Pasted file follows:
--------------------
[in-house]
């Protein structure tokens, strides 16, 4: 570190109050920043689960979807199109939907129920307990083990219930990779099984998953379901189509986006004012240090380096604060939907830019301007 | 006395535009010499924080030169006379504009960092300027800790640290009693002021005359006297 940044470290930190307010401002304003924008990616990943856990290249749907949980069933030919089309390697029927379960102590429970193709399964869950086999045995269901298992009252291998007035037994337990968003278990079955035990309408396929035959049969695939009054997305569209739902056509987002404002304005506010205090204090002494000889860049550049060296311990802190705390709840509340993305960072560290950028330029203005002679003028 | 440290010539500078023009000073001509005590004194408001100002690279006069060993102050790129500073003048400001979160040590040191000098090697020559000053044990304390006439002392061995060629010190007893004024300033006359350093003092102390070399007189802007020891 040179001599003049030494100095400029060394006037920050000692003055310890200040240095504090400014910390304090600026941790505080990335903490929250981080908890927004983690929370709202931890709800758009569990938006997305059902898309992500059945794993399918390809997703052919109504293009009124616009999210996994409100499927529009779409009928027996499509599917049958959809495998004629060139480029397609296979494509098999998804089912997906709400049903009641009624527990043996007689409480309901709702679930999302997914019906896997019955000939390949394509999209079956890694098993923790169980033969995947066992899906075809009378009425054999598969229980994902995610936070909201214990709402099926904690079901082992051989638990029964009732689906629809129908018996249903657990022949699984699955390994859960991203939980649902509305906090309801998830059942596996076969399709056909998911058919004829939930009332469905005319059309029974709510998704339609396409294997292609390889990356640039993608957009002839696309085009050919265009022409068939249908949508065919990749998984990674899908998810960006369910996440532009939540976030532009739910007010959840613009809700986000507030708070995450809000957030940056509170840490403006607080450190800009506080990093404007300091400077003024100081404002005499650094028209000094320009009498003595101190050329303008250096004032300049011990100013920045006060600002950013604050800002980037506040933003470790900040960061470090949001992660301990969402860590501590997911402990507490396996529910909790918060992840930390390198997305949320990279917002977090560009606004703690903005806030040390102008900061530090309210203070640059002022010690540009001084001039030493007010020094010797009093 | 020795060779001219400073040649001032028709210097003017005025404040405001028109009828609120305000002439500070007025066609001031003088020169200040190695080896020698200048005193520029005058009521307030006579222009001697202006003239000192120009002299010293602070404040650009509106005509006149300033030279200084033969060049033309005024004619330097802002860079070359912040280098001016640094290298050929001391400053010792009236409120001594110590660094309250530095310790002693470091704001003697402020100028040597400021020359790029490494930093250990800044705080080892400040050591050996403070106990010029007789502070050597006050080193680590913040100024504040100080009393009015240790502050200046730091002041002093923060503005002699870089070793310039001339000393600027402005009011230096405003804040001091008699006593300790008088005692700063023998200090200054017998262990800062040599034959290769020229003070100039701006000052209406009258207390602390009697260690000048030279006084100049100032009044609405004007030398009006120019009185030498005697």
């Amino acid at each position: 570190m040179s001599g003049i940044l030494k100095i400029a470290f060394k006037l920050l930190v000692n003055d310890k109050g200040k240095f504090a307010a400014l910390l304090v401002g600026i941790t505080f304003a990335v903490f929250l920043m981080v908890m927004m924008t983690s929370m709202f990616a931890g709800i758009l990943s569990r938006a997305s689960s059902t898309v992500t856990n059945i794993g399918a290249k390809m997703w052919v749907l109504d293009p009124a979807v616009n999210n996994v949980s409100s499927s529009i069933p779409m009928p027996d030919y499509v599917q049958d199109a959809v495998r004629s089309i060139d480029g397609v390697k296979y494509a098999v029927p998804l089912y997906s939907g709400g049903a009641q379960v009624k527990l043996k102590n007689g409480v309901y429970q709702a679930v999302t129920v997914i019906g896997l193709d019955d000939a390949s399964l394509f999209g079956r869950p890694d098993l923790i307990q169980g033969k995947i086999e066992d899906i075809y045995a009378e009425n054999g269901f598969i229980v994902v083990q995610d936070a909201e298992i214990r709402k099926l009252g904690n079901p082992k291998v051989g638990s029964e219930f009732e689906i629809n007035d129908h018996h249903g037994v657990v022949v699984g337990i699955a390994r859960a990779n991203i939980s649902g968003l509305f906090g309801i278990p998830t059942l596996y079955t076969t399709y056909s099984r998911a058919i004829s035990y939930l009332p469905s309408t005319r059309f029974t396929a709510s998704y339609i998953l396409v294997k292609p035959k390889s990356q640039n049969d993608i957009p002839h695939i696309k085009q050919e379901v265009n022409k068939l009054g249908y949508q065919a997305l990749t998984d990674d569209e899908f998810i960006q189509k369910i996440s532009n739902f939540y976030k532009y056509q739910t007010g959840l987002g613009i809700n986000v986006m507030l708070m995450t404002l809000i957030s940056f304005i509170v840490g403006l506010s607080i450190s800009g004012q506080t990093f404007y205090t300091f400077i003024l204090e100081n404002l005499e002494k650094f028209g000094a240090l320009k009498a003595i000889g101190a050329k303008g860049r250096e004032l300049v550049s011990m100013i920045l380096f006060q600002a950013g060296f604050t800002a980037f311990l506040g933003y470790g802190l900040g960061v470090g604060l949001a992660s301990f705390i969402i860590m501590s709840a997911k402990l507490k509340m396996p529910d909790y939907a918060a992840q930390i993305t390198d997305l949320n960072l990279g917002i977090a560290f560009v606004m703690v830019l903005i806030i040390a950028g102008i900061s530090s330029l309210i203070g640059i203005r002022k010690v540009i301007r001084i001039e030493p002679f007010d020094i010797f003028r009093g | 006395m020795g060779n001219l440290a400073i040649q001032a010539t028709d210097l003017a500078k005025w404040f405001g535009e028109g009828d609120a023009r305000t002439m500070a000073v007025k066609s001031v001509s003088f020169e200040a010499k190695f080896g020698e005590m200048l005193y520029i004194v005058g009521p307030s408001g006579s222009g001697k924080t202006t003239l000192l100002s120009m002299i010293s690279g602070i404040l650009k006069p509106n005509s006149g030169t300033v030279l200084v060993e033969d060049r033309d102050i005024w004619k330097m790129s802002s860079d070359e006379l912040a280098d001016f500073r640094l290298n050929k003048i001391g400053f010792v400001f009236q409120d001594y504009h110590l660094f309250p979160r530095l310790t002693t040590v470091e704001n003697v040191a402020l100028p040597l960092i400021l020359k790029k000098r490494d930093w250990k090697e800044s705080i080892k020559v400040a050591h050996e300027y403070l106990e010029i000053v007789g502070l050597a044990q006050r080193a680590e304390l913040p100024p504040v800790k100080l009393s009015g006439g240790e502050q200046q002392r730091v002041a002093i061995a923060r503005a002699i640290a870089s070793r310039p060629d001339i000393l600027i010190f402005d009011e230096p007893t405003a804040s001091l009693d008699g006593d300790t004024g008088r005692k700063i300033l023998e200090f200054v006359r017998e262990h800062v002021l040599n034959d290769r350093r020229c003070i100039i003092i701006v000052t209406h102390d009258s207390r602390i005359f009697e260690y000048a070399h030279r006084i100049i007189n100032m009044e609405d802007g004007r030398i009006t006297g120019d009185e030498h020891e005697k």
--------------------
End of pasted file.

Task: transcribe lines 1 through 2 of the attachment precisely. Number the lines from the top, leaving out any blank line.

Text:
[in-house]
């Protein structure tokens, strides 16, 4: 570190109050920043689960979807199109939907129920307990083990219930990779099984998953379901189509986006004012240090380096604060939907830019301007 | 006395535009010499924080030169006379504009960092300027800790640290009693002021005359006297 940044470290930190307010401002304003924008990616990943856990290249749907949980069933030919089309390697029927379960102590429970193709399964869950086999045995269901298992009252291998007035037994337990968003278990079955035990309408396929035959049969695939009054997305569209739902056509987002404002304005506010205090204090002494000889860049550049060296311990802190705390709840509340993305960072560290950028330029203005002679003028 | 440290010539500078023009000073001509005590004194408001100002690279006069060993102050790129500073003048400001979160040590040191000098090697020559000053044990304390006439002392061995060629010190007893004024300033006359350093003092102390070399007189802007020891 040179001599003049030494100095400029060394006037920050000692003055310890200040240095504090400014910390304090600026941790505080990335903490929250981080908890927004983690929370709202931890709800758009569990938006997305059902898309992500059945794993399918390809997703052919109504293009009124616009999210996994409100499927529009779409009928027996499509599917049958959809495998004629060139480029397609296979494509098999998804089912997906709400049903009641009624527990043996007689409480309901709702679930999302997914019906896997019955000939390949394509999209079956890694098993923790169980033969995947066992899906075809009378009425054999598969229980994902995610936070909201214990709402099926904690079901082992051989638990029964009732689906629809129908018996249903657990022949699984699955390994859960991203939980649902509305906090309801998830059942596996076969399709056909998911058919004829939930009332469905005319059309029974709510998704339609396409294997292609390889990356640039993608957009002839696309085009050919265009022409068939249908949508065919990749998984990674899908998810960006369910996440532009939540976030532009739910007010959840613009809700986000507030708070995450809000957030940056509170840490403006607080450190800009506080990093404007300091400077003024100081404002005499650094028209000094320009009498003595101190050329303008250096004032300049011990100013920045006060600002950013604050800002980037506040933003470790900040960061470090949001992660301990969402860590501590997911402990507490396996529910909790918060992840930390390198997305949320990279917002977090560009606004703690903005806030040390102008900061530090309210203070640059002022010690540009001084001039030493007010020094010797009093 | 020795060779001219400073040649001032028709210097003017005025404040405001028109009828609120305000002439500070007025066609001031003088020169200040190695080896020698200048005193520029005058009521307030006579222009001697202006003239000192120009002299010293602070404040650009509106005509006149300033030279200084033969060049033309005024004619330097802002860079070359912040280098001016640094290298050929001391400053010792009236409120001594110590660094309250530095310790002693470091704001003697402020100028040597400021020359790029490494930093250990800044705080080892400040050591050996403070106990010029007789502070050597006050080193680590913040100024504040100080009393009015240790502050200046730091002041002093923060503005002699870089070793310039001339000393600027402005009011230096405003804040001091008699006593300790008088005692700063023998200090200054017998262990800062040599034959290769020229003070100039701006000052209406009258207390602390009697260690000048030279006084100049100032009044609405004007030398009006120019009185030498005697």